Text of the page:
Cell growth is regulated by coordination of both extracellular nutrients and intracellular metabolite concentrations. Cells have developed exquisite mechanisms to sense nutrient status and adjust their behaviour to maintain growth or cope with stress, using a variety of mechanisms.
Nucleotides are centre stage in cell's life, not only because they are components of nucleic acids, but also for their role as signalling molecules. On the other hand, proteins are responsible for many tasks of cellular life and also receive signals from outside and orchestrate the intracellular response. Unbalanced production, malfunction or changes in the stability of individual proteins cause pathologies.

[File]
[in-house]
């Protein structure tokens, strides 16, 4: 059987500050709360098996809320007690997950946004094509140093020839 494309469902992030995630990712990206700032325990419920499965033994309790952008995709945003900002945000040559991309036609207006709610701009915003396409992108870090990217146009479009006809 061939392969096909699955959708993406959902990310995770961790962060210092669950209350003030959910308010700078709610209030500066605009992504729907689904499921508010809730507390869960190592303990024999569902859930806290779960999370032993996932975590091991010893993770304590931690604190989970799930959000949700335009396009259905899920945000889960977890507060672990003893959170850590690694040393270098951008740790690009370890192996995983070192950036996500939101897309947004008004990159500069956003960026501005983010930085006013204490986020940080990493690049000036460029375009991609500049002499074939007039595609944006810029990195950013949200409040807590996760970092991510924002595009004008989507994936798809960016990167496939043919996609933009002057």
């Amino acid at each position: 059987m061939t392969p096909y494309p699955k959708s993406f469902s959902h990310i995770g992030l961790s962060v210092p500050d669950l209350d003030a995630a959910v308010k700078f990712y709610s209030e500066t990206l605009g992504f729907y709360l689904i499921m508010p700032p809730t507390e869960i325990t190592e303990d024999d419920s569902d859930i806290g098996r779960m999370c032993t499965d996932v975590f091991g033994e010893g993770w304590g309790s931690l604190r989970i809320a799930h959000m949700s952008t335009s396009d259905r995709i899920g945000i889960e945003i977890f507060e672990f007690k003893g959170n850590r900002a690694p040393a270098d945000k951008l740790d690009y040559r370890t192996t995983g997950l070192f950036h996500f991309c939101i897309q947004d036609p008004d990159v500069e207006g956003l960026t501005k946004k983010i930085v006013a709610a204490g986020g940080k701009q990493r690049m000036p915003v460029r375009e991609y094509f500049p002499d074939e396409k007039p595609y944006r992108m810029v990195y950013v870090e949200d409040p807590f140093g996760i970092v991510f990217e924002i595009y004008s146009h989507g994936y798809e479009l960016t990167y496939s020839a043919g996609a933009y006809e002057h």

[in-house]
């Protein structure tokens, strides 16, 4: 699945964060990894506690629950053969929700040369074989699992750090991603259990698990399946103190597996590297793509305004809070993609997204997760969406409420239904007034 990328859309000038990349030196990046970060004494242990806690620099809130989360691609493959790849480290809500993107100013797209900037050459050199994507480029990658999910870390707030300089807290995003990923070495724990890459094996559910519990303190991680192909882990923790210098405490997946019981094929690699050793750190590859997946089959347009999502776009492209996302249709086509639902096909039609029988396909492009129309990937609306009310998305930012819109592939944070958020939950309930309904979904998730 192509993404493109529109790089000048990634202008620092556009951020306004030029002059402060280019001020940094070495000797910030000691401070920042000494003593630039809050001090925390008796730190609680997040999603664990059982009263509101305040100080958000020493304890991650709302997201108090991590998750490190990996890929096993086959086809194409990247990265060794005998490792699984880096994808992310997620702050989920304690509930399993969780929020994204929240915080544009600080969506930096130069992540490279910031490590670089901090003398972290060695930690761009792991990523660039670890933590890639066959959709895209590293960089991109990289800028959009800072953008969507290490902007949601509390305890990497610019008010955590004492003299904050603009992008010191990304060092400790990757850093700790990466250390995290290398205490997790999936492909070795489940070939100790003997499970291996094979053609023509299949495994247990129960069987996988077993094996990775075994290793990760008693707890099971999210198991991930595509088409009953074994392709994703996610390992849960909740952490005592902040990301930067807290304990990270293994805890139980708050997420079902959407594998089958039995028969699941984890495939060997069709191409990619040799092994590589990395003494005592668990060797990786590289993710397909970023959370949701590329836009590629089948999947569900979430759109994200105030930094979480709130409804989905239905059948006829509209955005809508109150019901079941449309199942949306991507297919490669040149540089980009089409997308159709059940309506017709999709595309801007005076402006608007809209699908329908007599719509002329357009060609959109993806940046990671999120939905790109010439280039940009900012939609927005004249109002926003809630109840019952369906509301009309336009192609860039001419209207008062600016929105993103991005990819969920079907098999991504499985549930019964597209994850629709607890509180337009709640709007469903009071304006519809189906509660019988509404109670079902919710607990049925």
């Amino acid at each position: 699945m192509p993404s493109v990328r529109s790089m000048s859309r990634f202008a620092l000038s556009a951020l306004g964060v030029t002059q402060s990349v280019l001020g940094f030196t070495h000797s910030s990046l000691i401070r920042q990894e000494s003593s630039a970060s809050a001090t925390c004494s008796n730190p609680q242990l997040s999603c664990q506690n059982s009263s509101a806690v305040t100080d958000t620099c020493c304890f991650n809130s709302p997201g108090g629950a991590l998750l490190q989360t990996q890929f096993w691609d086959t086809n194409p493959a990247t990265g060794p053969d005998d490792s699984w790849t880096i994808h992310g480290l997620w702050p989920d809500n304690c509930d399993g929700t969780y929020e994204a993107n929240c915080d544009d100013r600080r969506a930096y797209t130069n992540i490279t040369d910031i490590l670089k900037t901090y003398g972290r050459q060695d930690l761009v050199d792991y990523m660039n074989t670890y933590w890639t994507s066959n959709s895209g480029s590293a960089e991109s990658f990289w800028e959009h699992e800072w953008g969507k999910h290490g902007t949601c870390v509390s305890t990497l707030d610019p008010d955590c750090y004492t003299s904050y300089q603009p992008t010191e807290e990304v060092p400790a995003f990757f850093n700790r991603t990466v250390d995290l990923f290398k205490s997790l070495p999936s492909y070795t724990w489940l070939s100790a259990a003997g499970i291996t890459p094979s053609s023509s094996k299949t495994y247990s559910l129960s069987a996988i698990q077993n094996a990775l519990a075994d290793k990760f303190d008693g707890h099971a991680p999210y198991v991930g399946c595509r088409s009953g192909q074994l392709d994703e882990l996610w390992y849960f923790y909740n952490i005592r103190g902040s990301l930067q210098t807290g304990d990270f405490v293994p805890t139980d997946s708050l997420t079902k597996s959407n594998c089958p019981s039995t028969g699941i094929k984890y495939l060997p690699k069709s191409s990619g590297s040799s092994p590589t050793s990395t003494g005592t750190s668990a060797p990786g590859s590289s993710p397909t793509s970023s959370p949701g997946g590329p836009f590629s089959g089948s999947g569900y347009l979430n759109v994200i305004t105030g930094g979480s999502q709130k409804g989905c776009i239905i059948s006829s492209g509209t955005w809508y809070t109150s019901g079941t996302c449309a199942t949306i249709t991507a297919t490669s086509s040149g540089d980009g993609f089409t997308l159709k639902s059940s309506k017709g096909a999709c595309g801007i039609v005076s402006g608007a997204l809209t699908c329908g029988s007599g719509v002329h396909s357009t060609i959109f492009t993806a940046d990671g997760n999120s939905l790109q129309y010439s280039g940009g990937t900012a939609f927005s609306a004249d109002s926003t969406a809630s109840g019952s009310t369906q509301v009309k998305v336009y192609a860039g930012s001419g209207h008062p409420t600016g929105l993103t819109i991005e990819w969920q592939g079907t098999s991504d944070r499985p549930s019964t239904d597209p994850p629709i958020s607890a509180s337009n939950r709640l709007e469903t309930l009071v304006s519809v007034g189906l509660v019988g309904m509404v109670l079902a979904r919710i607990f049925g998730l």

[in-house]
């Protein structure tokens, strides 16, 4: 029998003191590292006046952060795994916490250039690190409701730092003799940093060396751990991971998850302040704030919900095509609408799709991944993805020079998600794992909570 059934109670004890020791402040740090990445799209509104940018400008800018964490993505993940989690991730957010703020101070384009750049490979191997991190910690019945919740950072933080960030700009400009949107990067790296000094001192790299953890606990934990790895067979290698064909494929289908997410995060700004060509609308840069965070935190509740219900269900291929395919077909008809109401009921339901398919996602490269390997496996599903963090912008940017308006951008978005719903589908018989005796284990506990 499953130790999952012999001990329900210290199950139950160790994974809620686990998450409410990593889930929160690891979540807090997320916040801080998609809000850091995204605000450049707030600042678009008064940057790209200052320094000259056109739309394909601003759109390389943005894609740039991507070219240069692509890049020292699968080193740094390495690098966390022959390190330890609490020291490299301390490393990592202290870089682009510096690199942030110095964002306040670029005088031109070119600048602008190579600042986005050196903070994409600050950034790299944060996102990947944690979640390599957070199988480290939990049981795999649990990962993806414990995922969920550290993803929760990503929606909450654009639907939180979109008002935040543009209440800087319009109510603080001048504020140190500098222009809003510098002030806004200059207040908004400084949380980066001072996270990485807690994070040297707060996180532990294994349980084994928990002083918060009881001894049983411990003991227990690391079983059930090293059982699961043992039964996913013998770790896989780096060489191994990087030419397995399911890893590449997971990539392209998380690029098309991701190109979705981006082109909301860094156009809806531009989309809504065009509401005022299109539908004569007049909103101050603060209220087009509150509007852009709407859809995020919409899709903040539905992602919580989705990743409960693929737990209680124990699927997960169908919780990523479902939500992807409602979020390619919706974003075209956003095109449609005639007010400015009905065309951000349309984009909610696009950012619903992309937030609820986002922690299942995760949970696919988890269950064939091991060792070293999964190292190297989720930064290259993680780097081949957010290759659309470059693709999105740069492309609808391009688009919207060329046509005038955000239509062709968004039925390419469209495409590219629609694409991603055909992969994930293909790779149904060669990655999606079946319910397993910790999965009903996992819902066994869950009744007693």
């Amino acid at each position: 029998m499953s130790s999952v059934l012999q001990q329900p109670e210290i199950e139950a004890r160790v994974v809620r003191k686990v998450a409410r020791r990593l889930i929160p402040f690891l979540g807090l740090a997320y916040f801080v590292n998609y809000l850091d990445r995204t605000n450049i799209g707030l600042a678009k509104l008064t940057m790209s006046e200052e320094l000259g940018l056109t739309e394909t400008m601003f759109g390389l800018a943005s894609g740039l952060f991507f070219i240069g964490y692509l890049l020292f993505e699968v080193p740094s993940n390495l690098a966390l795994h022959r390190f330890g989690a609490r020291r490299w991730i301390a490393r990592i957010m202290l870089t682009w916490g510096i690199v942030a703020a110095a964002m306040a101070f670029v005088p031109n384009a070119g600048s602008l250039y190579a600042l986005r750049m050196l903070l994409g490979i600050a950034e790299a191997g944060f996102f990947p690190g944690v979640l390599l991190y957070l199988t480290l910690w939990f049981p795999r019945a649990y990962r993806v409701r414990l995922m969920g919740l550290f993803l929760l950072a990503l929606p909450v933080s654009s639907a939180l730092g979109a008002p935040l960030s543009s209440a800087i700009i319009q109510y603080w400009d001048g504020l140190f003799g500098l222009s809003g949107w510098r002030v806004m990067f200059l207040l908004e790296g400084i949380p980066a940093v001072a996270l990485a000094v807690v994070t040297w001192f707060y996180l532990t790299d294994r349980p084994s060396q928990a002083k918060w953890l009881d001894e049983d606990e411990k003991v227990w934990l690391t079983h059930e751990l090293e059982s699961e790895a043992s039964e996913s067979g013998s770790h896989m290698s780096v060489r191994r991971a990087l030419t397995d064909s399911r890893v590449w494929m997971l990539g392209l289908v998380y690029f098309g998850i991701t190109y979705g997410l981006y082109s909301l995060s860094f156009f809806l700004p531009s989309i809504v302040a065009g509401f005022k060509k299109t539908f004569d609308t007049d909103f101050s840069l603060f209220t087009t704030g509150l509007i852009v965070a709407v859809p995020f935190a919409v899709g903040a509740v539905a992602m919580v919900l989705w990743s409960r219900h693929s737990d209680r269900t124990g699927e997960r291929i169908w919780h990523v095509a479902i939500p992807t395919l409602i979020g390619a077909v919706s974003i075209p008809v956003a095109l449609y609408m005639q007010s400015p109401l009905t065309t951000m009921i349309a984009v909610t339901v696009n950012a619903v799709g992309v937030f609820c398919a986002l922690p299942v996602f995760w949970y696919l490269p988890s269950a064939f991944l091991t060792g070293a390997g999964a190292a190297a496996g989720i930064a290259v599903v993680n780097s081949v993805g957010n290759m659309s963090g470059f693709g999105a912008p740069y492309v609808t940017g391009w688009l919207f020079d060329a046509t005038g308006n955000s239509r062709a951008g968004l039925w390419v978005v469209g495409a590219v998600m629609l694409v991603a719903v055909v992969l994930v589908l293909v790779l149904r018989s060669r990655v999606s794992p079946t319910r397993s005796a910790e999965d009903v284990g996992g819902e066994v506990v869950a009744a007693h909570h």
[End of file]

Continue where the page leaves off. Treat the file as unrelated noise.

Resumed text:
Our major goal is to understand the structure and function of proteins controlling nucleotide sensing and metabolism. We study various processes in prokaryotic and eukaryotic cells, including biofilm formation, host-pathogen interactions and metabolic reprogramming in cancer cells. We analyse these processes in hypoxia and normoxia, to unravel the contribution of oxygen and other gaseous molecules to cellular behaviour.